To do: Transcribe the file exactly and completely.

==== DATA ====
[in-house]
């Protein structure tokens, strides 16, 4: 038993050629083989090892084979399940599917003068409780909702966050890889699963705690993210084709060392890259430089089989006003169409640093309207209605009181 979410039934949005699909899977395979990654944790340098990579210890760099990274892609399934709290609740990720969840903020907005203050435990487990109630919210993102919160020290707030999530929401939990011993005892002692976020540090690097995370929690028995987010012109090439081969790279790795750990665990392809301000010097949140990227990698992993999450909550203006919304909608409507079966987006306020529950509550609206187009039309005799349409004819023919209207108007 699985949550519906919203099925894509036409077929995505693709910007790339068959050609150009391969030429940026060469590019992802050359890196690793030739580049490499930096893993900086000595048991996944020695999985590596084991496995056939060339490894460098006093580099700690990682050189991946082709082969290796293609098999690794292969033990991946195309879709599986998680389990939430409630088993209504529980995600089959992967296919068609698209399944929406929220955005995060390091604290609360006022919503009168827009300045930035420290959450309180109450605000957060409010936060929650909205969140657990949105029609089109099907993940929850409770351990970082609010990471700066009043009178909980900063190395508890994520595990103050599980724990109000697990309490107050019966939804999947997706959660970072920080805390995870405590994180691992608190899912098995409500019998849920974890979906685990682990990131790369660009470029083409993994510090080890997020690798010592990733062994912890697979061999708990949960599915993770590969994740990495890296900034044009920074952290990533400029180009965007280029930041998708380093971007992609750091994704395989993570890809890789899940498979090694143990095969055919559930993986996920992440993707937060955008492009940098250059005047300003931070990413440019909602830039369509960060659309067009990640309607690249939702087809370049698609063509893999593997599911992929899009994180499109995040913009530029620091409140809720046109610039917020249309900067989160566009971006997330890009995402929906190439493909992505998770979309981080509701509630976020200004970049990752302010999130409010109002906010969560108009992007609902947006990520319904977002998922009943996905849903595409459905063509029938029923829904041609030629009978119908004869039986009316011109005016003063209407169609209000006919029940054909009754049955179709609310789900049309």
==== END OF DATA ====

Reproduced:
[in-house]
């Protein structure tokens, strides 16, 4: 038993050629083989090892084979399940599917003068409780909702966050890889699963705690993210084709060392890259430089089989006003169409640093309207209605009181 979410039934949005699909899977395979990654944790340098990579210890760099990274892609399934709290609740990720969840903020907005203050435990487990109630919210993102919160020290707030999530929401939990011993005892002692976020540090690097995370929690028995987010012109090439081969790279790795750990665990392809301000010097949140990227990698992993999450909550203006919304909608409507079966987006306020529950509550609206187009039309005799349409004819023919209207108007 699985949550519906919203099925894509036409077929995505693709910007790339068959050609150009391969030429940026060469590019992802050359890196690793030739580049490499930096893993900086000595048991996944020695999985590596084991496995056939060339490894460098006093580099700690990682050189991946082709082969290796293609098999690794292969033990991946195309879709599986998680389990939430409630088993209504529980995600089959992967296919068609698209399944929406929220955005995060390091604290609360006022919503009168827009300045930035420290959450309180109450605000957060409010936060929650909205969140657990949105029609089109099907993940929850409770351990970082609010990471700066009043009178909980900063190395508890994520595990103050599980724990109000697990309490107050019966939804999947997706959660970072920080805390995870405590994180691992608190899912098995409500019998849920974890979906685990682990990131790369660009470029083409993994510090080890997020690798010592990733062994912890697979061999708990949960599915993770590969994740990495890296900034044009920074952290990533400029180009965007280029930041998708380093971007992609750091994704395989993570890809890789899940498979090694143990095969055919559930993986996920992440993707937060955008492009940098250059005047300003931070990413440019909602830039369509960060659309067009990640309607690249939702087809370049698609063509893999593997599911992929899009994180499109995040913009530029620091409140809720046109610039917020249309900067989160566009971006997330890009995402929906190439493909992505998770979309981080509701509630976020200004970049990752302010999130409010109002906010969560108009992007609902947006990520319904977002998922009943996905849903595409459905063509029938029923829904041609030629009978119908004869039986009316011109005016003063209407169609209000006919029940054909009754049955179709609310789900049309």